What to Do After Fires

The 10th largest fire in modern California history burned approximately 160, 557 acres – more than twice the size of Disneyland – in less than 3 months. The fires leave residents of La Cañada Flintridge, Glendale, Acton, La Crescenta, Pasadena, Littlerock and Altadena, Sunland and Tujunga with little peace of mind.

While Angelinos can be thankful the heavy rainfall of October 13th contained the fire, the rainfall also serves as a reminder about the dangers of erosion on desiccated slopes. While our ecosystems appear destroyed after expansive fires, great value exists on a burnt slope. Taking smart action to restore slopes now can prevent erosion, as well as future fires.

Expect Immediate, Unfamiliar Flowers

Despite plants having burned to the ground, their root systems are likely still intact and potentially substantial. These root systems can hold the structure of a slope together.

Wildflowers after a fire

Some of the most common and valuable plants with a network of slope-protecting roots are Chamise, Coyote Bush, Mahogany, and Sumac.  The stumps of these plants, among others, will immediately and aggressively sprout following the first rains. These sprouts will begin to provide coverage over the bare earth, creating habitat for insects, birds, and rabbits.

Unfamiliar wildflowers will also arise naturally after a fire. Some of the beneficial native wildflowers that spawn do so due to scarification, which promotes germination of dormant plant seeds beneath the surface of the soil.  Scarification is any kind of “roughening up” of a seed that breaks the “seed coat” or hard barrier that prevented it from germinating without fire.  Unfamiliar wildflowers will also appear because the environment has changed dramatically. Whether they needed more sun or more rainfall, they may now have conditions more favorable to their growth.

The post-fire season is an opportunity to delight in new wonders! It is also an opportunity to protect homes, towns, and wildspace from future devastation.

Prevent Future Fires with Effective Spacing

As stumps of natives sprout and grow, it is important to begin to increase the spacing between these larger shrubs and trees. Effective spacing will prevent bushes and shrubs from growing together. As connected foliage enables fires to spread quickly, spacing is an effective fire prevention strategy.

Properly placed plants will not need to be cut to the ground each year as part of mandatory fire clearance, as plants that form canopies do. Effectively spacing natives now can save between $2 and $4 per square foot in fire clearance expense! For a community that spent $93.8 million combating the fires, every penny counts.

Evade Slope Erosion with Native Foliage

Pause before hydroseeding or over planting non-native wildflowers onto your bare, burnt soil!  Nature is actually quite effective at rejuvenating itself.  Interrupting nature’s course by over-seeding bare areas with annuals can prevent permanent plants from taking hold of the soil. In the summer, dry slopes of these annuals remain and provide tinder for fire. In the winter when these same non-native annuals are dormant, they fail to provide the soil stabilization that prevents erosion.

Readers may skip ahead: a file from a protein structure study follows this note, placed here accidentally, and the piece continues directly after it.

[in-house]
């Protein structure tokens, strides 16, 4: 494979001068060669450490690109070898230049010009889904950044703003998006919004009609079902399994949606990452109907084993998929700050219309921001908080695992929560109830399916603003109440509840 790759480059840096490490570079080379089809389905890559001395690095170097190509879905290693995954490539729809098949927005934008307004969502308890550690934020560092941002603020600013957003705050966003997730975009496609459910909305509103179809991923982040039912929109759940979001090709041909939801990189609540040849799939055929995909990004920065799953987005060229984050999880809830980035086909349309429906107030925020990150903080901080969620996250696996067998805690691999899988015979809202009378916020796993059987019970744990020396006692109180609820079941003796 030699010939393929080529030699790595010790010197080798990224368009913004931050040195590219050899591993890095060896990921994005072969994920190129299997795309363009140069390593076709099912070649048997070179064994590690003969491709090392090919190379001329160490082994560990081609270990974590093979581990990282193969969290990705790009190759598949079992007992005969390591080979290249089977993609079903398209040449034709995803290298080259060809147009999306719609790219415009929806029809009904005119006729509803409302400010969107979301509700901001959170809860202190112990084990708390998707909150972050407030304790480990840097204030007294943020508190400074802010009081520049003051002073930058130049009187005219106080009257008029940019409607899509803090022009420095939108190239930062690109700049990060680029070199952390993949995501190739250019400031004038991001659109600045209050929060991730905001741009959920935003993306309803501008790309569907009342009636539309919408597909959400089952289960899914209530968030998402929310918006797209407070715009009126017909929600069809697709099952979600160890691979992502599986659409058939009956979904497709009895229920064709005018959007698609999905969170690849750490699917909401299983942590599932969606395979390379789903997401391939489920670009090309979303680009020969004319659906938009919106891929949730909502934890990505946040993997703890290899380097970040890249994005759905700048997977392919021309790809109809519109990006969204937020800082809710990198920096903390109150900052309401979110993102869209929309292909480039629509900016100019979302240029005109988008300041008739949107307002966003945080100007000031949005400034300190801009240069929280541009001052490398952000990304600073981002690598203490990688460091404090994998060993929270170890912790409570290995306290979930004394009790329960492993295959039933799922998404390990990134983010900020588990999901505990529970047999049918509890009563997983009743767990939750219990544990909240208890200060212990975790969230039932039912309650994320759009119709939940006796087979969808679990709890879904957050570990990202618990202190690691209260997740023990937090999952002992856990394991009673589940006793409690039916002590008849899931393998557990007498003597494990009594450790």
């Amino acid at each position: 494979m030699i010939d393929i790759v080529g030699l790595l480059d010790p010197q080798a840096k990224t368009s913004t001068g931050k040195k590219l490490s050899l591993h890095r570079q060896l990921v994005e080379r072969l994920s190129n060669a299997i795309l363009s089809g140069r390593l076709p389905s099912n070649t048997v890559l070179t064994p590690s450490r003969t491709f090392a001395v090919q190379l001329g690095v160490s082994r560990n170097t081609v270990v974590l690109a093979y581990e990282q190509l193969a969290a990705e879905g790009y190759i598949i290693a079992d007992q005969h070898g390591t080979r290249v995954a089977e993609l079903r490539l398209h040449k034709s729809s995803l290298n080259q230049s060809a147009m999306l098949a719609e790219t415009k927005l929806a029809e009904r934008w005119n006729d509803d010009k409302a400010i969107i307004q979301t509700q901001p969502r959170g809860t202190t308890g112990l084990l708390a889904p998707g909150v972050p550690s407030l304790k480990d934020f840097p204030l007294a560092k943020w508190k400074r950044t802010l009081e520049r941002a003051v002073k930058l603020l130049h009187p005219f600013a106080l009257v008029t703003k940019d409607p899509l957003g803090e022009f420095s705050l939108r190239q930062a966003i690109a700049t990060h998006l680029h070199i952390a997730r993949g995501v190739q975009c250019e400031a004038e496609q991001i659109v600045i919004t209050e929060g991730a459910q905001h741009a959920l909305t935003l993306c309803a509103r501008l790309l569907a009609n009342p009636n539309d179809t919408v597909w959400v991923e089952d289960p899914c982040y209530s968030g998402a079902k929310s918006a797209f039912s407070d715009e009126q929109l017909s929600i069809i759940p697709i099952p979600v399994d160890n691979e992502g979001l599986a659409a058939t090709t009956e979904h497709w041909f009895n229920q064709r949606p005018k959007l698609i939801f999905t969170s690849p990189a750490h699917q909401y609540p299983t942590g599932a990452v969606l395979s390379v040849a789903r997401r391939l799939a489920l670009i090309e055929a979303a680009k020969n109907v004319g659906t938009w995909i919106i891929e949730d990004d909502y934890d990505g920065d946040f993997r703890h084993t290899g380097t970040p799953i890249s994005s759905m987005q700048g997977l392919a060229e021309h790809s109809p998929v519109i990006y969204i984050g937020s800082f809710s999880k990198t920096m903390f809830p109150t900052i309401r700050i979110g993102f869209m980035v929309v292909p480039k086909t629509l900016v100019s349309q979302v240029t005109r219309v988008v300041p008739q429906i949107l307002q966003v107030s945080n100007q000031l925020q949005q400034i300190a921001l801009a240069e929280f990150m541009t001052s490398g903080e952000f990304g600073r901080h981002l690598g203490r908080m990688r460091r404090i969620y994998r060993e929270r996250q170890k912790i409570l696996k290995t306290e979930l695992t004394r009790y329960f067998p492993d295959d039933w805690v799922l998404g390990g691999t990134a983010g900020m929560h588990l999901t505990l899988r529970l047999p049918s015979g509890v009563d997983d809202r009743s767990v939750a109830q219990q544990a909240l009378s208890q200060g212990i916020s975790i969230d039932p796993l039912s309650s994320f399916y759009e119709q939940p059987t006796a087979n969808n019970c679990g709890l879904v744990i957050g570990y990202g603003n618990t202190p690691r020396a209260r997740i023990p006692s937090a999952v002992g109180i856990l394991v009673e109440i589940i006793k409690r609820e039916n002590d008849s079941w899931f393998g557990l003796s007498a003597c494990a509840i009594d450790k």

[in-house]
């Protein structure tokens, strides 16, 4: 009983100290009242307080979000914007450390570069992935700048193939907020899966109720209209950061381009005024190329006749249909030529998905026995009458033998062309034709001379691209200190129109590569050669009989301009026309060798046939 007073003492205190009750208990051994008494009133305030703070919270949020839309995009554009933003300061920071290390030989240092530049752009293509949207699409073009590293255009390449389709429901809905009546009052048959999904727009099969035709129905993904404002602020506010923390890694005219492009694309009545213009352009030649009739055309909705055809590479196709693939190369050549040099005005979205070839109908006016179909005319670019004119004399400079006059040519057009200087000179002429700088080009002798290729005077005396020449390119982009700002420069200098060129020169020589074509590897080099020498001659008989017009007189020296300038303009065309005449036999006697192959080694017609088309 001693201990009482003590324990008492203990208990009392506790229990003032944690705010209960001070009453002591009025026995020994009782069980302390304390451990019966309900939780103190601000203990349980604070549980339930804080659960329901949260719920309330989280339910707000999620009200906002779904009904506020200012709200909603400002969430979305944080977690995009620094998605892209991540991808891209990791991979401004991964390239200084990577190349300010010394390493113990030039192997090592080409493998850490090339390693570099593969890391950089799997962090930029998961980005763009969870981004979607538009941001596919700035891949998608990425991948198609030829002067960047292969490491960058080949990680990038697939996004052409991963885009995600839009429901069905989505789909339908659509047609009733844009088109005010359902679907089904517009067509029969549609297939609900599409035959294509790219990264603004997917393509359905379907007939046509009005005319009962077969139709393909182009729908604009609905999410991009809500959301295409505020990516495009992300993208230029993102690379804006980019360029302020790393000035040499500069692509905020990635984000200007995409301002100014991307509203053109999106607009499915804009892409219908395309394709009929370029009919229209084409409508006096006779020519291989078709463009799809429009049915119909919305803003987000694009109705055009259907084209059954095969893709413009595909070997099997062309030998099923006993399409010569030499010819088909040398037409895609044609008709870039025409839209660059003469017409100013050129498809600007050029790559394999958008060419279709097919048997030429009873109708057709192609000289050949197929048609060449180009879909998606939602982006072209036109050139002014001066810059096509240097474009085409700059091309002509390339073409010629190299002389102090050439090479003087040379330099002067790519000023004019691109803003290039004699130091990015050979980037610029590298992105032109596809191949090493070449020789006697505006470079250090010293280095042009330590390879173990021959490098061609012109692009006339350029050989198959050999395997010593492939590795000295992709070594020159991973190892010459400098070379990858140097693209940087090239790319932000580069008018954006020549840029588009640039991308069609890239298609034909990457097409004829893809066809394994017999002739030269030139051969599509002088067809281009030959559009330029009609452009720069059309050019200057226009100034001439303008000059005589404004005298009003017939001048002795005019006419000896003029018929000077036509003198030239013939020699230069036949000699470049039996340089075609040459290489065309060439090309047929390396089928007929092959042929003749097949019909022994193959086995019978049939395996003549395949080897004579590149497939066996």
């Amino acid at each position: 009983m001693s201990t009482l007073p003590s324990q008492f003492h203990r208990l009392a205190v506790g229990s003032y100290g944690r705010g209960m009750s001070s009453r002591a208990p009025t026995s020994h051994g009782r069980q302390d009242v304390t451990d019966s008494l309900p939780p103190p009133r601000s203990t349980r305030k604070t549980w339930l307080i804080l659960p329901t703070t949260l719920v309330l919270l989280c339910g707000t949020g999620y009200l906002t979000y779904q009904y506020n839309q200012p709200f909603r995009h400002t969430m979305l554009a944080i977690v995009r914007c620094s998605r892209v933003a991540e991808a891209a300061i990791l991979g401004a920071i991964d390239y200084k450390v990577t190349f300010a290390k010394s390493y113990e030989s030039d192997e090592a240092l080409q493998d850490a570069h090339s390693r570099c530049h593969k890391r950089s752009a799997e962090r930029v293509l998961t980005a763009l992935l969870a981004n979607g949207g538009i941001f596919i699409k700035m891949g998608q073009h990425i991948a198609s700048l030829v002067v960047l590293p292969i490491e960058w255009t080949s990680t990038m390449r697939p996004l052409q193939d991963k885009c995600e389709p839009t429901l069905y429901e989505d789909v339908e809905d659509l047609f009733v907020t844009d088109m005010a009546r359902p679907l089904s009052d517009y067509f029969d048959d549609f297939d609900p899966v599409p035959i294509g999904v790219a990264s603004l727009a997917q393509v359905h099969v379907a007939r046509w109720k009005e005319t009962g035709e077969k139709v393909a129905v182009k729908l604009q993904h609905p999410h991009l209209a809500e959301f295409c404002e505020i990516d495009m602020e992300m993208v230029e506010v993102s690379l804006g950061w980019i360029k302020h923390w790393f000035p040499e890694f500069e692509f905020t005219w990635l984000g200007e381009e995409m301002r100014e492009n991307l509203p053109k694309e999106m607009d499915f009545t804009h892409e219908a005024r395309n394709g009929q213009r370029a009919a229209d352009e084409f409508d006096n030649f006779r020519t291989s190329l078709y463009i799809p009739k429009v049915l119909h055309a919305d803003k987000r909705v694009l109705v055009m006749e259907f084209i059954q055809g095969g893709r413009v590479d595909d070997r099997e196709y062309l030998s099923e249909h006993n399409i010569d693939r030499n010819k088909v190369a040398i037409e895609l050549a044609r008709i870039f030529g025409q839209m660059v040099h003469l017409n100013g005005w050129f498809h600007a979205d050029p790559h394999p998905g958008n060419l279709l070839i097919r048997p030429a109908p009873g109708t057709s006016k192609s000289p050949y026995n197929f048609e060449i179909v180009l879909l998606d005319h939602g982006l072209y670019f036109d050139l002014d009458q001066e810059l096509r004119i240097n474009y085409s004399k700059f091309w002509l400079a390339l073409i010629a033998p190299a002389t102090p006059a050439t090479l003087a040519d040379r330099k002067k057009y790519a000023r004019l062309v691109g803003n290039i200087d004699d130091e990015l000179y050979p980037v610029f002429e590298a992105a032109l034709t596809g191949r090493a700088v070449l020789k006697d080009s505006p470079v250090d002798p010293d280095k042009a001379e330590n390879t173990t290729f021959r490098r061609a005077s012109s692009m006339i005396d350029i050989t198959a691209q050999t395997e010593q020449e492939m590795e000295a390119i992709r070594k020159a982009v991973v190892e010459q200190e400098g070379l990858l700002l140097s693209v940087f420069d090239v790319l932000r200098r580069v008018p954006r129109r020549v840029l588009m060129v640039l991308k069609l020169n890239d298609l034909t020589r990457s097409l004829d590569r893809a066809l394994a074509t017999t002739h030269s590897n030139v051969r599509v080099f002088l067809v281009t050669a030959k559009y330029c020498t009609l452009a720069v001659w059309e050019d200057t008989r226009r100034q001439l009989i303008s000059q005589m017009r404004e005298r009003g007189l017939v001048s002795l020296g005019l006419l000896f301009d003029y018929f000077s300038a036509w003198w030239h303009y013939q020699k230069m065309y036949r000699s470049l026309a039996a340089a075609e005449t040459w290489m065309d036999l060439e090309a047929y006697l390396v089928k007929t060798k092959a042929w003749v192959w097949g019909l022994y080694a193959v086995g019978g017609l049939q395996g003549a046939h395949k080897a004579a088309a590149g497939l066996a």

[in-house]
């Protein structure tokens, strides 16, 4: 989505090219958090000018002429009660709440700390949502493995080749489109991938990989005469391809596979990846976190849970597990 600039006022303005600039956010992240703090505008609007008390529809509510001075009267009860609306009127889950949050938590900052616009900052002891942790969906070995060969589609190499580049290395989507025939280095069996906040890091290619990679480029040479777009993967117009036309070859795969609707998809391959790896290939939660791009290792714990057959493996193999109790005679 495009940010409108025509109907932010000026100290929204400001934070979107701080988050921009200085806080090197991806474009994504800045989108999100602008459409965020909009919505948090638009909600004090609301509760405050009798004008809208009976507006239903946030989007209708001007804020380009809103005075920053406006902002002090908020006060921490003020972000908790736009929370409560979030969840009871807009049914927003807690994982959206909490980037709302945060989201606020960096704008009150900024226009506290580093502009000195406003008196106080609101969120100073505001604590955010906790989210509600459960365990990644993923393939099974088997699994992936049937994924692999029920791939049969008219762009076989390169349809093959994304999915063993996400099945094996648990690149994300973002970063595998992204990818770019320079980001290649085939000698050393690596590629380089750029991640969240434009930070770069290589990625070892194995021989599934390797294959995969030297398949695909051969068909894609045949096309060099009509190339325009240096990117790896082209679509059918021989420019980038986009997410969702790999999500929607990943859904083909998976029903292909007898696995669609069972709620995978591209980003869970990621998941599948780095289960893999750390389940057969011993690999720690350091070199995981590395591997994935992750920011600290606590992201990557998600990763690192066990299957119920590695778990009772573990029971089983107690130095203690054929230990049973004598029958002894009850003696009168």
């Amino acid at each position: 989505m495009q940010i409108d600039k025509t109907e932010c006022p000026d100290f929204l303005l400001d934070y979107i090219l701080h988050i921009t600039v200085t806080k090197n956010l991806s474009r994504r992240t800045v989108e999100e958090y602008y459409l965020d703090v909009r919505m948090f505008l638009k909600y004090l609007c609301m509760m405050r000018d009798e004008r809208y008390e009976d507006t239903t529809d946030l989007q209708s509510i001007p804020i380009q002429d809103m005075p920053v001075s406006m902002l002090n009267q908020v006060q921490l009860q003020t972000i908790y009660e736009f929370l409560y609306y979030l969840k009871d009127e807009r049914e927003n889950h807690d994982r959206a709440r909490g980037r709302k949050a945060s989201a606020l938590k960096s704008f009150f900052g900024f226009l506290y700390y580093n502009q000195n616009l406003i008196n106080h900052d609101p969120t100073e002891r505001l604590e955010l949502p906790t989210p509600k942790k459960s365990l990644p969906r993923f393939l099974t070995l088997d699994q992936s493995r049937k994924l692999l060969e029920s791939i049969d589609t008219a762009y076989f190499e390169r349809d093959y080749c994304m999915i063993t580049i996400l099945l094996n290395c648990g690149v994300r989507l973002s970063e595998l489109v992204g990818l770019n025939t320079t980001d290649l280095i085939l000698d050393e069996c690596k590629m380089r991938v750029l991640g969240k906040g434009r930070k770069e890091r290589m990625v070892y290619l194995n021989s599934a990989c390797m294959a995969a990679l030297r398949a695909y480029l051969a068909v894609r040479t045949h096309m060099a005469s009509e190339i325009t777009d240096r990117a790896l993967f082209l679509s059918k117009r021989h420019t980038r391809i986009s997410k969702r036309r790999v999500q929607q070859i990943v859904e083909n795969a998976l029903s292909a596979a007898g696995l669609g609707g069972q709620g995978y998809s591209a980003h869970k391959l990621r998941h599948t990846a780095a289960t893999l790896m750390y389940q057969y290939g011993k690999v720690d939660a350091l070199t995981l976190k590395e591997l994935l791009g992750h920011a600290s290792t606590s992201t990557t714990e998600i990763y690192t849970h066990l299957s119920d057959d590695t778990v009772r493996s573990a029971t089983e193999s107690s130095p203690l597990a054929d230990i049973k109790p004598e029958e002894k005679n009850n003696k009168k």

In sharp contrast, the native wildflowers that come up after a fire will fade quickly as the area evolves and develops, making room for permanent, more fire resistant native plants. These permanent natives are much more effective slope stabilizers. Here again, planting natives will save money budgeted for annual fire clearance, as these wildflowers will not become persistent weeds and tinder, as annual non-natives do.

Fire Prevention and Slope Stabilization Checklist:

  • Be quick now to evaluate the plant life on your slope, identifying what might be favorable bolstering its survival.
  • Continue to be vigilant not to allow weeds and nonnatives out compete natives – it is the natives that ultimately will stabilize and protect your slope.
  • As the landscape rejuvenates, keep distances between large shrubs and plants 15 to 20′ apart.
  • Check drains, gutters and all water flow on the property, ensuring all is functioning properly. Do not aggravate a sensitive slope by allowing irrigation leaks or extra, unneeded watering.
  • Consider some minor damming or post and boards as needed on the slope, not to stop the erosion, but to slow it down. The speed of water and mud movement is what can be very dangerous. Simply slowing its flow can save a home or a life.
  • Consider sand bags now instead of later.
  • If you are a current FormLA client, look for your little native wildflower seed package taped onto your Halloween pumpkin. Plant these seeds to support stabilization on our slopes!
  • Educate your neighbors to protect them and yourself from erosion and fire hazards.
  • Allow nature to take its course. Immediately planting annuals will only lead to an encore of this year’s fireworks.